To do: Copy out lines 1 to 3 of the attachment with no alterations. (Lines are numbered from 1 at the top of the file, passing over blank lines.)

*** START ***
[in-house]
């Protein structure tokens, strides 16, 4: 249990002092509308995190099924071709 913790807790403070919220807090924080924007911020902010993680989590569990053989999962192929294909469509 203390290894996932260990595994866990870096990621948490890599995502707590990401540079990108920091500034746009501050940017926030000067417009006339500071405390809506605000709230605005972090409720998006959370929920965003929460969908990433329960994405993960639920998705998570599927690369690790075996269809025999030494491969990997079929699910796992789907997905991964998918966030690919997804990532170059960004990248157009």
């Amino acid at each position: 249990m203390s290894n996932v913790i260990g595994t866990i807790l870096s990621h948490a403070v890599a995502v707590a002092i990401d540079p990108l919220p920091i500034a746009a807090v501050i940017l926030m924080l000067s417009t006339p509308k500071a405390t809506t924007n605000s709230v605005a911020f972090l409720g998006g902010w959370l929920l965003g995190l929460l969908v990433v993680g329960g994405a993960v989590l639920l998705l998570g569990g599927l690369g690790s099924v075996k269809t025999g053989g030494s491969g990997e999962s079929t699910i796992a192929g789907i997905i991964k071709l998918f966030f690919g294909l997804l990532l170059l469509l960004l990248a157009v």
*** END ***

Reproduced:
[in-house]
């Protein structure tokens, strides 16, 4: 249990002092509308995190099924071709 913790807790403070919220807090924080924007911020902010993680989590569990053989999962192929294909469509 203390290894996932260990595994866990870096990621948490890599995502707590990401540079990108920091500034746009501050940017926030000067417009006339500071405390809506605000709230605005972090409720998006959370929920965003929460969908990433329960994405993960639920998705998570599927690369690790075996269809025999030494491969990997079929699910796992789907997905991964998918966030690919997804990532170059960004990248157009």
């Amino acid at each position: 249990m203390s290894n996932v913790i260990g595994t866990i807790l870096s990621h948490a403070v890599a995502v707590a002092i990401d540079p990108l919220p920091i500034a746009a807090v501050i940017l926030m924080l000067s417009t006339p509308k500071a405390t809506t924007n605000s709230v605005a911020f972090l409720g998006g902010w959370l929920l965003g995190l929460l969908v990433v993680g329960g994405a993960v989590l639920l998705l998570g569990g599927l690369g690790s099924v075996k269809t025999g053989g030494s491969g990997e999962s079929t699910i796992a192929g789907i997905i991964k071709l998918f966030f690919g294909l997804l990532l170059l469509l960004l990248a157009v």